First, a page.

A skills shortage is threatening the infrastructure and residential pipelines in London and the south east of the UK, according to a report.
The report by the London Chamber of Commerce and Industry (LCCI) and KPMG says that, with 20% more workers needed for £96bn (€123bn) of projects between now and 2017, the UK capital and surrounding regions are facing a “major skills crisis”.
House-building targets risk not being met, while the delivery of large infrastructure projects could be jeopardised, they said.
The shortage could impact the wider economy as early as April next year, when more than 600,000 workers will be needed to deliver major projects currently in planning, the ‘Skills to Build’ report said.
Richard Threlfall, KPMG UK head of infrastructure, building and construction, said that, for the “first time in many generations”, the UK had a strong pipeline of construction and infrastructure projects.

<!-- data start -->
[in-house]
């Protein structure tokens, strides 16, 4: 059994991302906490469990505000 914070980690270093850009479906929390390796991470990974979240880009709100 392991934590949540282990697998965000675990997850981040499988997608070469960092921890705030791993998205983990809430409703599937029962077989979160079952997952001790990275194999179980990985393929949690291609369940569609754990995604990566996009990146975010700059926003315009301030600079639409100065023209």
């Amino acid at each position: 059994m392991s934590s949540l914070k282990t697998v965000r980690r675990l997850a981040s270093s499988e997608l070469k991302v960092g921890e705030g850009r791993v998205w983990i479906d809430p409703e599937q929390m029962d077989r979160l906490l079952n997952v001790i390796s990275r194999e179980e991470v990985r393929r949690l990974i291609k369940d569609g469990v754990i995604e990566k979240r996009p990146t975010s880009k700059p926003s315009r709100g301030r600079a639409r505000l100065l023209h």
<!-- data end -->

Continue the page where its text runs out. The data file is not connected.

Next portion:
“Delivery of that pipeline is now in jeopardy – not for lack of political will or funding – but for lack of a sufficiently large and trained workforce,” Threlfall said.
“Unless action is taken now, our housing targets will be missed, and infrastructure projects delayed.”
A 51% increase in training provision is needed to meet demand for skilled labour between 2014 and 2017 and plug a gap of nearly 15,000 people.
“This report calls on the industry itself to wake up and take responsibility to increase levels of training dramatically,” Threlfall said.
Government and training providers, he added, needed to recognise that the UK construction industry was changing, with more application of technology and a trend towards offsite manufacturing.
“The skills required in the industry tomorrow will be very different from the skills required today,” Threlfall added.
The residential sector is also facing a shortage, the report said, with 255,000 workers needed on site to deliver the 2015 pipeline of housing and 400,000 of the workforce expected to retire over the next 5-10 years.